After Decades of Denial, the National Cancer Institute Finally Recognizes that “Marijuana Kills Cancer” August 22, 2015 – Posted in: Marijuana News – Tags: Anti Inflammatory, Antitumor, Appetite, Cancer Institute, cancer.gov, Cannabis, health, Law, legality, marijuana, medicine, National Cancer Institute, Reform, Science, THC, Tumor, US Department of Health, US Government
After years of denial and false claims that Marijuana offers no medicinal value, the U.S. government is changing their tone. The National Cancer Institute (NCI), which is a subset of the United States Department of Health has made an official statement that claims,
Cannabis has been shown to kill cancer cells in the laboratory … there is not enough evidence to recommend that patients inhale or ingest cannabis as a treatment for cancer-related symptoms or side effects of cancer therapy
The announcement goes forward to outline other beneficial uses and potential treatment avenues, which include but are not limited to: anti-inflammatory, cell growth inhibition, tumor blood flow control, antiviral properties and muscle spasms caused by multiple sclerosis. Marijuana is useful as the NIDA says because,
Marijuana can kill certain cancer cells and reduce the size of others.
- Studies in mice and rats have shown that cannabinoids may inhibit tumor growth by causing cell death, blocking cell growth, and blocking the development of blood vessels needed by tumors to grow. Laboratory and animal studies have shown that cannabinoids may be able to kill cancer cells while protecting normal cells.
- A study in mice showed that cannabinoids may protect against inflammation of the colon and may have potential in reducing the risk of colon cancer, and possibly in its treatment.
- A laboratory study of delta-9-THC in hepatocellular carcinoma (liver cancer) cells showed that it damaged or killed the cancer cells. The same study of delta-9-THC in mouse models of liver cancer showed that it had antitumor effects. Delta-9-THC has been shown to cause these effects by acting on molecules that may also be found in non-small cell lung cancer cells and breast cancer cells.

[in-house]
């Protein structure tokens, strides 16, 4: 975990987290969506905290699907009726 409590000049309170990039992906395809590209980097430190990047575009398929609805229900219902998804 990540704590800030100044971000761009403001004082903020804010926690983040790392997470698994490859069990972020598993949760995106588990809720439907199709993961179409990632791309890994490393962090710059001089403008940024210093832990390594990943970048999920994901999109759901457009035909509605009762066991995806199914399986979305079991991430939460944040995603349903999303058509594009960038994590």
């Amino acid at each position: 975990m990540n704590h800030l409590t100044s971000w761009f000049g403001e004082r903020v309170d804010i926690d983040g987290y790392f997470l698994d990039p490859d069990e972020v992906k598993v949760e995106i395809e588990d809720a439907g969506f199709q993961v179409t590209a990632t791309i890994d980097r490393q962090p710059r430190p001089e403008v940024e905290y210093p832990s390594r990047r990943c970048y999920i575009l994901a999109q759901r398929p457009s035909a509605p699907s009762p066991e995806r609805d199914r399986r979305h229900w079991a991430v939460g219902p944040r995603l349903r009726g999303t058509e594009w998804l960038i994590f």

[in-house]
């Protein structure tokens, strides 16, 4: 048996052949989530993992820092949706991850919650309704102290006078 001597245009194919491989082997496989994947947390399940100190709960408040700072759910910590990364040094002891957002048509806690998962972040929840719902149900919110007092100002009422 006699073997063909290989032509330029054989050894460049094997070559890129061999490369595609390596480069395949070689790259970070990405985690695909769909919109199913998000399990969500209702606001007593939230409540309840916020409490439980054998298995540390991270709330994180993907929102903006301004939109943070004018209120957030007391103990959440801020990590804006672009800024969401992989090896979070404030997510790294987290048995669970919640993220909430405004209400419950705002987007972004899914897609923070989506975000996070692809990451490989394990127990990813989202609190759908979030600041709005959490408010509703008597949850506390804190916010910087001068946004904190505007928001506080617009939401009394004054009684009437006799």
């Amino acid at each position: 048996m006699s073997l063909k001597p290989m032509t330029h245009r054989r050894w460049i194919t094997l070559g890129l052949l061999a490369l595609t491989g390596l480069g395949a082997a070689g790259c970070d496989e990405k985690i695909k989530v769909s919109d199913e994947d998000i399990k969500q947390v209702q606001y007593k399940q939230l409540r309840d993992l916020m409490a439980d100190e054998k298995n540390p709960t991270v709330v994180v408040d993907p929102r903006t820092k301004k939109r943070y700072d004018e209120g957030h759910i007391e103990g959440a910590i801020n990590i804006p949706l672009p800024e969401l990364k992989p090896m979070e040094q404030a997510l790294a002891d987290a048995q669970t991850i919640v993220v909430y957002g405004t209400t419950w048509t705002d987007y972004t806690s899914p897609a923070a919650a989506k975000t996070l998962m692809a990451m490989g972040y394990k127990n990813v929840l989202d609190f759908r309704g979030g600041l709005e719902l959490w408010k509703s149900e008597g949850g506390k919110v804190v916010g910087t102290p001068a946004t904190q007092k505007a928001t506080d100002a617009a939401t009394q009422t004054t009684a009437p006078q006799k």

- A laboratory study of cannabidiol (CBD) in estrogen receptor positive and estrogen receptor negative breast cancer cells showed that it caused cancer cell death while having little effect on normal breast cells. Studies in mouse models of metastatic breast cancer showed that cannabinoids may lessen the growth, number, and spread of tumors.
- A laboratory study of cannabidiol (CBD) in human glioma cells showed that when given along withchemotherapy, CBD may make chemotherapy more effective and increase cancer cell death without harming normal cells. Studies in mouse models of cancer showed that CBD together with delta-9-THC may make chemotherapy such as temozolomide more effective.
- Many animal studies have shown that delta-9-THC and other cannabinoids stimulate appetite and can increase food intake.
- Cannabinoid receptors (molecules that bind cannabinoids) have been studied in the brain, spinal cord, and nerve endings throughout the body to understand their roles in pain relief.
- Cannabinoids have been studied for anti-inflammatory effects that may play a role in pain relief.
For years American research into the powerful potential of Marijuana as medicine has been hampered by restrictive and unnecessary federal regulations. With individual states legalizing Marijuana for medical use, the barriers blocking scientific research are being lifted. Despite this national trend, the US government still classifies weed as a Schedule 1 narcotic – putting it in ranks with Crack, MDMA and Heroin. It’s this classification that puts marijuana research on the rocks in the USA, with over $1.1 billion of $1.4 billion USD spent on researching marijuana as a drug of abuse as opposed to a potential medical asset.
While this is a monumental acknowledgement, it’s to be noted that there is still a disparity in how Marijuana research is funded. More funding for medical research will help marijuana become legitimized in the medical community. Without this research, access to medical marijuana for veterans and others in need may go on inhibited.